Earlier this year I noticed that my oval raised garden bed that breaks the patio area from the main backyard lawn area up was full of plants that I didn’t recognize at first. They were everywhere, choking off the roses, astilbe and other plants in that bed.
It didn’t take me too long to realize that I’d had a pansy explosion!
Now, back when I first started my garden in 2002 I planted some pansy and viola seeds and seedlings. The plants came up for a few years due to reseeding, but seemed to have died out by 2006 or so.
I didn’t really mind that the plants had disappeared as Pansies are only decent around here in the Spring and then the plants get leggy and floppy during our hot humid summers. So fine … I had better plants that could use that space.
Well .. I don’t know what happened this year. Maybe the seeds lying dormant in the earth really enjoyed the deep snow cover and extra spring moisture or perhaps, since this flower bed is very close to our two bird feeders – maybe some of the bird seeds we used had pansy seeds in it. I don’t know what happened … but suddenly I had a bed full of pansies.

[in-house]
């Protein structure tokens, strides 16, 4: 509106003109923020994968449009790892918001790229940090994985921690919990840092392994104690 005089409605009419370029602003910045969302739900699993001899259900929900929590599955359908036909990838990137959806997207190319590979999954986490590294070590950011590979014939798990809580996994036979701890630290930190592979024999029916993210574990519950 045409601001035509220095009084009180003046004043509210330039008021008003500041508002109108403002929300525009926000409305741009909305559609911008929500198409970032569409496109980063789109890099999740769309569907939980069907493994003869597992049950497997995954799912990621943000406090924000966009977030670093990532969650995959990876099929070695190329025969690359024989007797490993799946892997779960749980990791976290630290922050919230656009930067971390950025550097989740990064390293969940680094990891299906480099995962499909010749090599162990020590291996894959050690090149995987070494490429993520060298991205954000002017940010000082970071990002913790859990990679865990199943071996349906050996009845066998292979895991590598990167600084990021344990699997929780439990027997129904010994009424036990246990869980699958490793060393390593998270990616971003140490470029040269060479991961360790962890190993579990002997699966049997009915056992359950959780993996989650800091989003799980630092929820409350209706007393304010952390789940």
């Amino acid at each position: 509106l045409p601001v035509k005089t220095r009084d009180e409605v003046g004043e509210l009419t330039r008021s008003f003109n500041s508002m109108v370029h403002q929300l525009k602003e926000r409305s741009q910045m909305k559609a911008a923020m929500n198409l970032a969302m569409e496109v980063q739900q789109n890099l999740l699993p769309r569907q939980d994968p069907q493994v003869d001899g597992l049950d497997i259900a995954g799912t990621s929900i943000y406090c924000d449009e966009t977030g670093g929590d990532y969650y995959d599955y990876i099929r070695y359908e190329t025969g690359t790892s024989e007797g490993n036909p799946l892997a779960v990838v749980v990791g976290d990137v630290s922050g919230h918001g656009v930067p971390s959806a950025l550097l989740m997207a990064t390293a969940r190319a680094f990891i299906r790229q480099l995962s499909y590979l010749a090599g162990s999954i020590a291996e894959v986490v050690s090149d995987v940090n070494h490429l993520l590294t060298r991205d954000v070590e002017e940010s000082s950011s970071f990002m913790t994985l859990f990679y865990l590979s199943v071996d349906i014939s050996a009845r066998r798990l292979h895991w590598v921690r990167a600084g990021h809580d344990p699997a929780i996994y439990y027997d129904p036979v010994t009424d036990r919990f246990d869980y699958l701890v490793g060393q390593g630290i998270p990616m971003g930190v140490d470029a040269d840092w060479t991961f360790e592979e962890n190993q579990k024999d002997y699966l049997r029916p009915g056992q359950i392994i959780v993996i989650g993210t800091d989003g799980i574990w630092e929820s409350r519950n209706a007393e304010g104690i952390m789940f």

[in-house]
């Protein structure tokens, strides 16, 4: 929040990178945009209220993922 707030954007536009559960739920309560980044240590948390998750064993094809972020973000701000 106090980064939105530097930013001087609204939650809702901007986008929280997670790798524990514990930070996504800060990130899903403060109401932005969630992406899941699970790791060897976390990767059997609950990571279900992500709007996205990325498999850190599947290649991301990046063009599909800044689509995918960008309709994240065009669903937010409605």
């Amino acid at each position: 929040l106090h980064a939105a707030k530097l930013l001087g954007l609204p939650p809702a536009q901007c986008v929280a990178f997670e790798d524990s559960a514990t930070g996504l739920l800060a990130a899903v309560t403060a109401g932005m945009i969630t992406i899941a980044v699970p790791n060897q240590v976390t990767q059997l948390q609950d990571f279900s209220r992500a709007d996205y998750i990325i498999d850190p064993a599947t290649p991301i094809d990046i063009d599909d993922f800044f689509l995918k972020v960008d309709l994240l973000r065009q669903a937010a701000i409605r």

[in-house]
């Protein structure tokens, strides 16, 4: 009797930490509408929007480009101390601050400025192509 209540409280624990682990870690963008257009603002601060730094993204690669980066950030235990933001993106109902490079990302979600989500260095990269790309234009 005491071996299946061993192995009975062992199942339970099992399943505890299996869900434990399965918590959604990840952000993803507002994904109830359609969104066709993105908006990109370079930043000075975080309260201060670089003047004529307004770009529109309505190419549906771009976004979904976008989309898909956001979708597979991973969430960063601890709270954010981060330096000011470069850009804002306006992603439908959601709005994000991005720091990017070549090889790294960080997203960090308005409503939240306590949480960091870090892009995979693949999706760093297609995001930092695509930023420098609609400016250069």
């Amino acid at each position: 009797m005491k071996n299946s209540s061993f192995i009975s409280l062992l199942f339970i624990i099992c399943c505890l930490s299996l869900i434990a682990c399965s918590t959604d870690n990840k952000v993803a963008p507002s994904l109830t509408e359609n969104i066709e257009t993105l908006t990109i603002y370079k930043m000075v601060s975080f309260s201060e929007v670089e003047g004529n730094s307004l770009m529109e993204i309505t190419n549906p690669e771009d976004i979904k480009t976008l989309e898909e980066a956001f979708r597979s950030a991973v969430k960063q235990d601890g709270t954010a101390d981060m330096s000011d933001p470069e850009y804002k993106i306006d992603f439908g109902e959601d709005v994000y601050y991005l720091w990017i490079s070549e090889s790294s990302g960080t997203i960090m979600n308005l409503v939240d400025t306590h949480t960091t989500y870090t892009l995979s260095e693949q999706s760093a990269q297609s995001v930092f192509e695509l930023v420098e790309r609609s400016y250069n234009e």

Last weekend I pulled out most of the pansies. They were so thick I couldn’t even see my strawberry plants or the Phlox that was struggling to grow within the mass of pansy plants.
I have a few other plants that have come up this year that were missing in the last two or three years as well. Some Lily of the Valley that I’d planted at the back of the driveway that had never come up suddenly started to grow this year, and some daylilies that I had right near my front porch, that I thought had died out due to the dryness of the area a few years ago seem to have made an appearance this year. It had to be all that snow cover.
I know, you think I live in the North and we’ve probably got snow all winter long. However, here in Toronto that’s rarely the case. It will snow and then the snow melts away within a few days. This is hard on the plants because it’s fairly cold most winters, and without that protective layer of snow the plants are subject to wind and freezing temperature damage. Thats one reason why I often buy plants that are hardy to a zone or two lower than our supposedly USDA zone 5b rating.
Did you have any surprise plants pop up in your garden beds this year?
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